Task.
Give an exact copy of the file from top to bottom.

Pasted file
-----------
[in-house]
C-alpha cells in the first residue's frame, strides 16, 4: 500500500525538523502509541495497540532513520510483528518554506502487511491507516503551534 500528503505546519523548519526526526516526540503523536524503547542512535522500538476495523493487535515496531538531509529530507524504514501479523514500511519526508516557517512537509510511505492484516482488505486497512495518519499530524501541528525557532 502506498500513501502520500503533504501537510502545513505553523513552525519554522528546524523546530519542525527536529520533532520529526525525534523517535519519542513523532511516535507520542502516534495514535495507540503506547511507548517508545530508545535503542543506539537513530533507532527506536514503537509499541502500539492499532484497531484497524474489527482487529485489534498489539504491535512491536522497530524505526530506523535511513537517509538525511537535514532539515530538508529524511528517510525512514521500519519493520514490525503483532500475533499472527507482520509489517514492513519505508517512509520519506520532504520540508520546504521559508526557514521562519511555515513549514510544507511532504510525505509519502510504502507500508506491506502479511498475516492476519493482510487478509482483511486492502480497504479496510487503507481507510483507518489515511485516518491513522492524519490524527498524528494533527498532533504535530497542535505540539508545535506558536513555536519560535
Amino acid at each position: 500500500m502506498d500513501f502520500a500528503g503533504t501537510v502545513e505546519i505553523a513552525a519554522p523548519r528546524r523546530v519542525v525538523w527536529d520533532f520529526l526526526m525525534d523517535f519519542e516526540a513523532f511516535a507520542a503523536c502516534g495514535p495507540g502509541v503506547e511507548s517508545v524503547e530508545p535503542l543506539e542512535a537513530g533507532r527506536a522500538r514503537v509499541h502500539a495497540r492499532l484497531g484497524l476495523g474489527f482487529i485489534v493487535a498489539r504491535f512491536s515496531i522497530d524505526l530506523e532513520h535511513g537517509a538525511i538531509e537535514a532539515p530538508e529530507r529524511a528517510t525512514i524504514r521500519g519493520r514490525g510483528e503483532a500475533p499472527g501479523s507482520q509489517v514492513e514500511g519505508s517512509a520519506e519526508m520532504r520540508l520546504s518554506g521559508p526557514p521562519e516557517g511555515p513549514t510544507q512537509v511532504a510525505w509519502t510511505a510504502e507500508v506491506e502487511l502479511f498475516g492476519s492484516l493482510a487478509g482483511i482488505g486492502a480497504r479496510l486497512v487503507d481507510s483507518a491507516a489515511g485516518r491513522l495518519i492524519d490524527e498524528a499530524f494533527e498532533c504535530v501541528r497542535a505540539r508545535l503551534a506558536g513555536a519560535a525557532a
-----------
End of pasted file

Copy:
[in-house]
C-alpha cells in the first residue's frame, strides 16, 4: 500500500525538523502509541495497540532513520510483528518554506502487511491507516503551534 500528503505546519523548519526526526516526540503523536524503547542512535522500538476495523493487535515496531538531509529530507524504514501479523514500511519526508516557517512537509510511505492484516482488505486497512495518519499530524501541528525557532 502506498500513501502520500503533504501537510502545513505553523513552525519554522528546524523546530519542525527536529520533532520529526525525534523517535519519542513523532511516535507520542502516534495514535495507540503506547511507548517508545530508545535503542543506539537513530533507532527506536514503537509499541502500539492499532484497531484497524474489527482487529485489534498489539504491535512491536522497530524505526530506523535511513537517509538525511537535514532539515530538508529524511528517510525512514521500519519493520514490525503483532500475533499472527507482520509489517514492513519505508517512509520519506520532504520540508520546504521559508526557514521562519511555515513549514510544507511532504510525505509519502510504502507500508506491506502479511498475516492476519493482510487478509482483511486492502480497504479496510487503507481507510483507518489515511485516518491513522492524519490524527498524528494533527498532533504535530497542535505540539508545535506558536513555536519560535
Amino acid at each position: 500500500m502506498d500513501f502520500a500528503g503533504t501537510v502545513e505546519i505553523a513552525a519554522p523548519r528546524r523546530v519542525v525538523w527536529d520533532f520529526l526526526m525525534d523517535f519519542e516526540a513523532f511516535a507520542a503523536c502516534g495514535p495507540g502509541v503506547e511507548s517508545v524503547e530508545p535503542l543506539e542512535a537513530g533507532r527506536a522500538r514503537v509499541h502500539a495497540r492499532l484497531g484497524l476495523g474489527f482487529i485489534v493487535a498489539r504491535f512491536s515496531i522497530d524505526l530506523e532513520h535511513g537517509a538525511i538531509e537535514a532539515p530538508e529530507r529524511a528517510t525512514i524504514r521500519g519493520r514490525g510483528e503483532a500475533p499472527g501479523s507482520q509489517v514492513e514500511g519505508s517512509a520519506e519526508m520532504r520540508l520546504s518554506g521559508p526557514p521562519e516557517g511555515p513549514t510544507q512537509v511532504a510525505w509519502t510511505a510504502e507500508v506491506e502487511l502479511f498475516g492476519s492484516l493482510a487478509g482483511i482488505g486492502a480497504r479496510l486497512v487503507d481507510s483507518a491507516a489515511g485516518r491513522l495518519i492524519d490524527e498524528a499530524f494533527e498532533c504535530v501541528r497542535a505540539r508545535l503551534a506558536g513555536a519560535a525557532a